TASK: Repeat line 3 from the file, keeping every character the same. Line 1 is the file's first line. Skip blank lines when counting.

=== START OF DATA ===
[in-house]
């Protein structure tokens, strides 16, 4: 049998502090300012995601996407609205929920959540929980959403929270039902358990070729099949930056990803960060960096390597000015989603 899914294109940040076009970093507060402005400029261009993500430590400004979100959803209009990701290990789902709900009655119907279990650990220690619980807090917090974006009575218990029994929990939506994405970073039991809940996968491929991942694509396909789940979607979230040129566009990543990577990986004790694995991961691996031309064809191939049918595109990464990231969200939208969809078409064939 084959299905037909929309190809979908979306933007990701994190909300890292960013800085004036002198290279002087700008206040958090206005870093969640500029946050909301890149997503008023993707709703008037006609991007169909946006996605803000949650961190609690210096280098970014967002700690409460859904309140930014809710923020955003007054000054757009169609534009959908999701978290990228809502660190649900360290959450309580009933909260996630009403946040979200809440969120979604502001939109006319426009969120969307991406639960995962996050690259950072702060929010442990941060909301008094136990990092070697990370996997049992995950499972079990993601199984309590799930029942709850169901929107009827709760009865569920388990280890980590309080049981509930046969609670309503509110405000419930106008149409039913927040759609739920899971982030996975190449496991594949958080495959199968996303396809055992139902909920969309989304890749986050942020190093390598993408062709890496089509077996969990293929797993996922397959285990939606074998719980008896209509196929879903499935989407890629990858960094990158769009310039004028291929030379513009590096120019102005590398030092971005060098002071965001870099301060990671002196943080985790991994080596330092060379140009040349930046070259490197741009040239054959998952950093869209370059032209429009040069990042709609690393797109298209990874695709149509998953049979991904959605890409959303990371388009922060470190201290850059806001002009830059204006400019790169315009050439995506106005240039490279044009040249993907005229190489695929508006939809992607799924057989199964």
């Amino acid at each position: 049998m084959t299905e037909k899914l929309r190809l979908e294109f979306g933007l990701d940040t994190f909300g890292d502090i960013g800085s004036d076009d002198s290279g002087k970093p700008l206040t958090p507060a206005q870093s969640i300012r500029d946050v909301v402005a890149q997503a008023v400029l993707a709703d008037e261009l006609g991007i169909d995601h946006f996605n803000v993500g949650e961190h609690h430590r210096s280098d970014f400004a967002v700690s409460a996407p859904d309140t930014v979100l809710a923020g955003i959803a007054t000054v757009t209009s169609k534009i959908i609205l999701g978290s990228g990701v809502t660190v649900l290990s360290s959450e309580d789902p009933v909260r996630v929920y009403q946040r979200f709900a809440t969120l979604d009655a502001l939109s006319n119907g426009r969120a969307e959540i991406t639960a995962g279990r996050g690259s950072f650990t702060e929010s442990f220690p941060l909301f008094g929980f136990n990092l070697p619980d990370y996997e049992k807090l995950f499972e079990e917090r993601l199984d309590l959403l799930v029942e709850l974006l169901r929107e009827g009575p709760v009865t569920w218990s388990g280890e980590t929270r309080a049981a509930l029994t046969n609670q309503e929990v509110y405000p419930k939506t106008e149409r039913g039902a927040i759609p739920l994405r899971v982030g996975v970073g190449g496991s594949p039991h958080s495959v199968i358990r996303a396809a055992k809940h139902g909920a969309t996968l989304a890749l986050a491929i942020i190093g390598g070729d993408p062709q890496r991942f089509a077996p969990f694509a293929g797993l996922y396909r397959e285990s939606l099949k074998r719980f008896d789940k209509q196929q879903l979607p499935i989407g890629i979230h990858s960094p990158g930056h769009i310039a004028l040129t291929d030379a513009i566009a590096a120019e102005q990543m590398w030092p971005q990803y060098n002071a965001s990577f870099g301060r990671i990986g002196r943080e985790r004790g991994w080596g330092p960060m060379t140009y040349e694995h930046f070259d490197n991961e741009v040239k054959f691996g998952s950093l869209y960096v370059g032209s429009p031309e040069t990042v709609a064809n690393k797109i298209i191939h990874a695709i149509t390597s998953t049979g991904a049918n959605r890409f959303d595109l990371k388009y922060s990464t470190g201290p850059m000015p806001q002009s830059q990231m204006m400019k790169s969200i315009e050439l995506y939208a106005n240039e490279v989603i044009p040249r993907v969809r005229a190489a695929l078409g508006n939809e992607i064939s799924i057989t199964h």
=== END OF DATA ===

């Amino acid at each position: 049998m084959t299905e037909k899914l929309r190809l979908e294109f979306g933007l990701d940040t994190f909300g890292d502090i960013g800085s004036d076009d002198s290279g002087k970093p700008l206040t958090p507060a206005q870093s969640i300012r500029d946050v909301v402005a890149q997503a008023v400029l993707a709703d008037e261009l006609g991007i169909d995601h946006f996605n803000v993500g949650e961190h609690h430590r210096s280098d970014f400004a967002v700690s409460a996407p859904d309140t930014v979100l809710a923020g955003i959803a007054t000054v757009t209009s169609k534009i959908i609205l999701g978290s990228g990701v809502t660190v649900l290990s360290s959450e309580d789902p009933v909260r996630v929920y009403q946040r979200f709900a809440t969120l979604d009655a502001l939109s006319n119907g426009r969120a969307e959540i991406t639960a995962g279990r996050g690259s950072f650990t702060e929010s442990f220690p941060l909301f008094g929980f136990n990092l070697p619980d990370y996997e049992k807090l995950f499972e079990e917090r993601l199984d309590l959403l799930v029942e709850l974006l169901r929107e009827g009575p709760v009865t569920w218990s388990g280890e980590t929270r309080a049981a509930l029994t046969n609670q309503e929990v509110y405000p419930k939506t106008e149409r039913g039902a927040i759609p739920l994405r899971v982030g996975v970073g190449g496991s594949p039991h958080s495959v199968i358990r996303a396809a055992k809940h139902g909920a969309t996968l989304a890749l986050a491929i942020i190093g390598g070729d993408p062709q890496r991942f089509a077996p969990f694509a293929g797993l996922y396909r397959e285990s939606l099949k074998r719980f008896d789940k209509q196929q879903l979607p499935i989407g890629i979230h990858s960094p990158g930056h769009i310039a004028l040129t291929d030379a513009i566009a590096a120019e102005q990543m590398w030092p971005q990803y060098n002071a965001s990577f870099g301060r990671i990986g002196r943080e985790r004790g991994w080596g330092p960060m060379t140009y040349e694995h930046f070259d490197n991961e741009v040239k054959f691996g998952s950093l869209y960096v370059g032209s429009p031309e040069t990042v709609a064809n690393k797109i298209i191939h990874a695709i149509t390597s998953t049979g991904a049918n959605r890409f959303d595109l990371k388009y922060s990464t470190g201290p850059m000015p806001q002009s830059q990231m204006m400019k790169s969200i315009e050439l995506y939208a106005n240039e490279v989603i044009p040249r993907v969809r005229a190489a695929l078409g508006n939809e992607i064939s799924i057989t199964h």